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Phoenix utility pumps money into attorney general campaign
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Phoenix utility pumps money into attorney general campaign

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PHOENIX — The parent company of the state’s largest electric utility is spending hundreds of thousands of dollars through a third party to ensure that Republican Mark Brnovich becomes the next state attorney general.

Records obtained by Capitol Media Services show Pinnacle West Capital Corp. has given $425,000 to the Republican Attorneys General Association. That amounts to more than one dollar of every six of the $2.5 million association has amassed so far in Arizona for ads critical of Democrat Felecia Rotellini.

Pinnacle West spokesman Alan Bunnell would not comment on why the corporation is spending that kind of money on the race for who becomes the state’s top law enforcement official.

Instead, he said that Pinnacle West and Arizona Public Service “support causes of either party that are pro-business.” And Bunnell said the company acts to ensure there is “safe, reliable and affordable energy.”

But it also comes as APS and other utilities are fighting the Obama administration and the Environmental Protection Agency for what they see as unnecessary and onerous pollution regulations for coal-fired power plants that will require larger reductions in carbon dioxide emissions from Arizona facilities than other states.

And Brnovich has said as AG he would join other states “in challenging the legality of these federal regulations if they are not promptly withdrawn or significantly revised to reflect the concerns of stakeholders.”

Brnovich spokesman Matthew Benson referred questions about the propriety of a regulated utility trying to influence who is elected the next chief law enforcement officer of the state.

“You’d have to ask Pinnacle West about the donation decisions they have,” he said. But Benson, in language echoing what came from Bunnell, said it’s likely the company sees it as in the company’s interest.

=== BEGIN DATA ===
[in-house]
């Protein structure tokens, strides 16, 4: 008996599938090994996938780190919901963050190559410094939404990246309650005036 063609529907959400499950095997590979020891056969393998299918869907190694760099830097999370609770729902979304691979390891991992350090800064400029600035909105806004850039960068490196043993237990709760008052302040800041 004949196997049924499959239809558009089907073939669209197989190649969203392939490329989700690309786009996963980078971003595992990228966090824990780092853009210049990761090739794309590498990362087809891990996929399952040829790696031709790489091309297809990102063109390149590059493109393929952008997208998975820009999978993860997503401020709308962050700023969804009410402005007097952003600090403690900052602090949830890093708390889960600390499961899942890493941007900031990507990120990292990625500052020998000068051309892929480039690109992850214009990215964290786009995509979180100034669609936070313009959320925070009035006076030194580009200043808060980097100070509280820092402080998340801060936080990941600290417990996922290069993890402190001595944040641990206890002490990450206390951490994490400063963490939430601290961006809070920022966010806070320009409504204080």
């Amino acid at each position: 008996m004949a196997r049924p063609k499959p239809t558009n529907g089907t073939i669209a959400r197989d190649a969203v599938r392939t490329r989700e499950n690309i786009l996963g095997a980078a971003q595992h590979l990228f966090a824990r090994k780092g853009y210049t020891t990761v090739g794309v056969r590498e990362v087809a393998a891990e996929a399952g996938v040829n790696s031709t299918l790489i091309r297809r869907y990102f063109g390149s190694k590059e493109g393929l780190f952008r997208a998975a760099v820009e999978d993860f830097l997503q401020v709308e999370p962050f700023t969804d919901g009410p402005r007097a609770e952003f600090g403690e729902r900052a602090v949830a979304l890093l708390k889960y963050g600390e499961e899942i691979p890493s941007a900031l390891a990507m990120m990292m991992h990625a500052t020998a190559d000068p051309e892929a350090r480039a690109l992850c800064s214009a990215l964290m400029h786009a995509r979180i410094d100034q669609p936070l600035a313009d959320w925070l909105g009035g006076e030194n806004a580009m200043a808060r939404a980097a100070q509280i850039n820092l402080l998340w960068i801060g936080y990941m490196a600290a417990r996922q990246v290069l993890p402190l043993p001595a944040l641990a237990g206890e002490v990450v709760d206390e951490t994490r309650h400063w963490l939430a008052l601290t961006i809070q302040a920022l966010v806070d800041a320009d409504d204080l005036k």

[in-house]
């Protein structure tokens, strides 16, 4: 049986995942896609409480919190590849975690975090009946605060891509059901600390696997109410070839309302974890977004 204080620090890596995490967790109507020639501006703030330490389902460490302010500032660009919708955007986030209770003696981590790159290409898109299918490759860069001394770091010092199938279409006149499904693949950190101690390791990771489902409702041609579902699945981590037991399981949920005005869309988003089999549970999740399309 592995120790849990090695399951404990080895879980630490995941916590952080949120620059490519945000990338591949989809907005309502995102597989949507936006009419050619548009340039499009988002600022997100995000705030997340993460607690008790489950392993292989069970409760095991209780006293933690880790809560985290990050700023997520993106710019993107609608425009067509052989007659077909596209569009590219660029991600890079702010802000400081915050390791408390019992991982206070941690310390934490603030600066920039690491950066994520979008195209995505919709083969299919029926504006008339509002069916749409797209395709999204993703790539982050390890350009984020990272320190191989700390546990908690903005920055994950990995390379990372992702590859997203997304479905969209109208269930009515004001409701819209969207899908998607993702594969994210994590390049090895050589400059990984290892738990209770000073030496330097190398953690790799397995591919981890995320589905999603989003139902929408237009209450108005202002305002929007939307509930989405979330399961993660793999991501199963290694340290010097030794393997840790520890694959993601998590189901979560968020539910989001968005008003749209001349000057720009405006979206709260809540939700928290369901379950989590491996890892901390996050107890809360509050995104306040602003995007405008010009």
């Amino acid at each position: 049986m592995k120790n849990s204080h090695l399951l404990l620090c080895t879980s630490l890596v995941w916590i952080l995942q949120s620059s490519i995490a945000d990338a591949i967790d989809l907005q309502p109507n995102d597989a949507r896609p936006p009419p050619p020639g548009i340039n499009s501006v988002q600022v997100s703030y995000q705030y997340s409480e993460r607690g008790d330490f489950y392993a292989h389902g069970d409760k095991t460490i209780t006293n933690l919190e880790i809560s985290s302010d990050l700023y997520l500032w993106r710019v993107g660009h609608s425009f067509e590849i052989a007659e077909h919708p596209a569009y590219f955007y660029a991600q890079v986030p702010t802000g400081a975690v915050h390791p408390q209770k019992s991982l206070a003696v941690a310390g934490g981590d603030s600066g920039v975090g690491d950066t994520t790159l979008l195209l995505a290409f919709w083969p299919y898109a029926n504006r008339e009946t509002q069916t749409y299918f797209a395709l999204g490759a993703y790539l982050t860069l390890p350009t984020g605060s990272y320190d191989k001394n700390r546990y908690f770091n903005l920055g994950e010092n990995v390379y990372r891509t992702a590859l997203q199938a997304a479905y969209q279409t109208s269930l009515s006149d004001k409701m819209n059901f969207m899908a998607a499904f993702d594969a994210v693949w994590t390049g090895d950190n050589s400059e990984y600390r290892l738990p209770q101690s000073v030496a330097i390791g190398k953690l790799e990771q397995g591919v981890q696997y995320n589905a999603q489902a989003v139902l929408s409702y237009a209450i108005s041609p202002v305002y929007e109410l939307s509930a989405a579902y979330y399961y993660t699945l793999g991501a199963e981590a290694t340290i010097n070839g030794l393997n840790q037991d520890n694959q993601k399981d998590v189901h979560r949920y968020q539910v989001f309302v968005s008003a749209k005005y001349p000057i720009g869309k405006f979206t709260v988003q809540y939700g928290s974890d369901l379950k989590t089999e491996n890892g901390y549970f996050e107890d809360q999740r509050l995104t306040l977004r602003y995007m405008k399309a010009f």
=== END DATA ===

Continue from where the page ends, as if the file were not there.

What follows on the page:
“If Pinnacle West has chosen to weigh in on his behalf in this race, it may be because the utility views him as the more credible candidate when it comes to pushing back against the Obama administration and fighting overregulation that threatens Arizona’s ability to produce the clean, cost-effective energy Arizona families and businesses need,” Benson said.

But Rotellini pointed out she actually had gone on record in August as opposing the new EPA rules, even testifying before a legislative committee, before Brnovich sent his own letter threatening to sue the federal agency.

Rotellini said she has no answers about why APS and its parent have opted to back her foe. But that did not stop her from blasting the company for its decision.

“It’s beyond disconcerting to see a regulated corporation, the state’s largest utility, contributing hundreds of thousands of dollars to a dark-money group to fund attack ads full of lies,” she charged.

Strictly speaking, RAGA is not a “dark money” group. Unlike others involved in trying to influence this year’s election, it does provide a list of donors.

But it’s not that simple, as the association does take cash from other groups that do not make such disclosures.

That includes the American Future Fund, which gave it $650,000 earlier this year, meaning that the ultimate source of all of its dollars remains secret.

Other reports, however, show that the American Future Foundation, in turn, received much of its funding, at least in the 2012 election cycle, from Center to Protect Patient Rights, a group founded by Sean Noble that has now morphed into American Encore.

And Noble, who works for Brnovich, has previously been a consultant for APS.

Benson did not dispute that Rotellini was first in blasting the EPA. But he said the timing apparently is irrelevant to APS.

“The question is which of these two candidates has credibility that they will actually fight back against the Obama administration,” he said. “Talk is cheap.”

This isn’t the first time APS has been has been alleged to have put money into a political campaign. During the Republican primary, Vernon Parker and Lucy Mason charged the utility was behind the hundreds of thousands of dollars poured into commercials against them by Save Our Future Now. The organization, which refuses to disclose its donors, also spent more than $425,000 on behalf of Doug Little and Tom Forese, who have advanced to the primary.

And Save Our Future Now already has reported spending $1.3 million in commercials attacking Democrat Sandra Kennedy.

On Tuesday, Bunnell again refused to confirm or deny the involvement of either APS or its parent in the Corporation Commission race. Instead, he repeated his statement about the interest in supporting candidates that the company believes will support its energy policies.

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